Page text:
May 1, 2014
by Garry Bey, DDS
The primary goal of endodontic therapy is to create an environment that promotes and maintains the roots of a tooth in a healthy periodontium. This allows the tooth to be properly restored and returned to function. The goals of both biological health and mechanical function are paramount in evaluating the success of a tooth that has undergone endodontic treatment. A key factor to successful endodontics is proper diagnosis and treatment planning. Among the many diagnostic tools available to clinicians, perhaps the most technologically advanced is cone beam computed tomography (CBCT).
Traditionally, periapical radiographs have been, and are still used, to diagnose apical periodontitis. Successful treatment outcome is determined when symptoms and periapical radiolucency are absent after treatment.1 Periapical radiographic images correspond to a two- dimensional aspect of a three-dimensional structure.2 Periapical lesions confined within the cancellous bone are usually not detected.2-7 A lesion of a certain size can be detected in a region covered by a thin cortex, whereas the same lesion size cannot be detected in a region covered by a thicker cortex.8
It has been reported that CBCT scans detected periapical lesions in many cases where periapical radiolucency was absent in the periapical radiograph.9-13 This case report presents the diagnosis and retreatment of a maxillary second molar.
A 73-year-old man presented to private endodontic practice with a complaint of spontaneous pain that was intermittent. Two preoperative intraoral digital radiographs (Dexis, Alpharetta, GA) revealed a periapical radiolucent area that appeared to be emanating from the distobuccal root of the left maxillary first molar (#26, Fig. 1). The left maxillary second molar (#27) presented with a previous history of root canal therapy completed 13 years ago. The mesiobuccal and distobuccal roots appeared to be filled short, but showed no evidence of periapical pathology.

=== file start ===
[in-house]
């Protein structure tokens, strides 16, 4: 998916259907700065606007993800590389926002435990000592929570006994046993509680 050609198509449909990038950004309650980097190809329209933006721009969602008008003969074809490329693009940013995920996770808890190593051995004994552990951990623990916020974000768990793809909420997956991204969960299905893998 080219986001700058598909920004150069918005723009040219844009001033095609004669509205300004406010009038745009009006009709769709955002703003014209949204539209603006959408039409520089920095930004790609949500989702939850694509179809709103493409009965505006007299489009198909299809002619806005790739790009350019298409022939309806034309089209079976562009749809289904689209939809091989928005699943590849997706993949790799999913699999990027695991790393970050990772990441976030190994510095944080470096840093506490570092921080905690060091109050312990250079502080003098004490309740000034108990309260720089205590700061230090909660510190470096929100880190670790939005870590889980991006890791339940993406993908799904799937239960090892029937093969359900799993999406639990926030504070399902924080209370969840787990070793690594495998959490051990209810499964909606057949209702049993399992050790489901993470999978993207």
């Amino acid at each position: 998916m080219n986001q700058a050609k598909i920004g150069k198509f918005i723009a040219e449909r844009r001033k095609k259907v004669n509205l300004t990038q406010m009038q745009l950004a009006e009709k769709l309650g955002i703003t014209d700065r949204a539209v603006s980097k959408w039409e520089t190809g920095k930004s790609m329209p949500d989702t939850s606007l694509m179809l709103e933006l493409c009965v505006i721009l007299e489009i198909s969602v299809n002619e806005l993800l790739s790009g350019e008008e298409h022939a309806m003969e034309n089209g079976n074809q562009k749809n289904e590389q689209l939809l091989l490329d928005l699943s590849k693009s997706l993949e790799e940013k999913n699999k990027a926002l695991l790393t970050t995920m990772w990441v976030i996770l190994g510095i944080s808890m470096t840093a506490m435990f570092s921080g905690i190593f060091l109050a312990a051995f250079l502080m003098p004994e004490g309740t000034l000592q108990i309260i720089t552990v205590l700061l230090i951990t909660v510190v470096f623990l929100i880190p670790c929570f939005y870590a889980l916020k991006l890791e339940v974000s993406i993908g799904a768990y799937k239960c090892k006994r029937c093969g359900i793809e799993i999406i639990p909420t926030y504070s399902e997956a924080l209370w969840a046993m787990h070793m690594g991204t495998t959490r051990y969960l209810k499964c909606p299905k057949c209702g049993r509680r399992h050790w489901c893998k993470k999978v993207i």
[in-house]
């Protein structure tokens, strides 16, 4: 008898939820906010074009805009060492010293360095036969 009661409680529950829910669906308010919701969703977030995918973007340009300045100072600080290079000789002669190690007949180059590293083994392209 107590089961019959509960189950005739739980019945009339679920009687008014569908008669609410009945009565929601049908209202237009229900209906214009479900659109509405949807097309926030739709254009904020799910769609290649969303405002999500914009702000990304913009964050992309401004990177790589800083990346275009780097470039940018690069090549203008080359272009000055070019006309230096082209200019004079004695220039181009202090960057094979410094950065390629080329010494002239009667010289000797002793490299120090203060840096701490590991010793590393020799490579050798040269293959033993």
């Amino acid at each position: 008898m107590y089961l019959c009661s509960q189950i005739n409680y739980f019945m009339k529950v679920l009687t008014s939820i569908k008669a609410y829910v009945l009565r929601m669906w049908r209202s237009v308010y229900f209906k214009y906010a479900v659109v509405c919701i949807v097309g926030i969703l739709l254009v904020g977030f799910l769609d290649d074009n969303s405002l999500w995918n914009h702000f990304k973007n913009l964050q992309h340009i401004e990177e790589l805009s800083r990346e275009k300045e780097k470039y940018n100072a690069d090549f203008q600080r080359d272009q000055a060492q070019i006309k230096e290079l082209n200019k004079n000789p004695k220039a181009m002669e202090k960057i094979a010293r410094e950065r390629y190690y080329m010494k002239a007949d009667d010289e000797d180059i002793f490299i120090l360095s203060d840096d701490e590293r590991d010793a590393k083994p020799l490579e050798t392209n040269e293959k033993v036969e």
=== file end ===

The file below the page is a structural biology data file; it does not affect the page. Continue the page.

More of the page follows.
FIGURES: 1A & B. Preoperative periapical radiographs of maxillary left first and maxillary left second molars. The distobuccal root of the maxillary first molar appears to be the source of the periapical radiolucent lesion.
Clinical examination revealed tooth #26 was negative to percussion and negative to biting pressure. Tooth #27 was negative to percussion and slightly sensitive to biting pressure. The referring dentist reported an unclear etiology and requested diagnosis and treatment. A CBCT scan of the left maxilla was performed with limited FOV at 76µm (Kodak 9000; Carestream Dental, Atlanta, GA). A careful examination of the left maxillary second molar showed a diffuse periapical radiolucency centered on the mesiobuccal root and extending to the distobuccal root (Fig. 2). A diagnosis of symptomatic apical periodontitis associated with tooth #15 was made. Upon further examination, the palatal root of tooth #27 presented to be within normal limits (Fig. 3). The periapical radiolucent appearance of the distobuccal root of the maxillary first molar on the intraoral digital radiographs was due to the extension of the radiolucency emanating from the mesiobuccal root of tooth #27 (Fig. 4). Endodontic retreatment of the buccal roots of tooth #27 was proposed and the patient provided informed consent. No further endodontic treatment was indicated for either the palatal root of tooth #27 or for tooth #26 at the present time.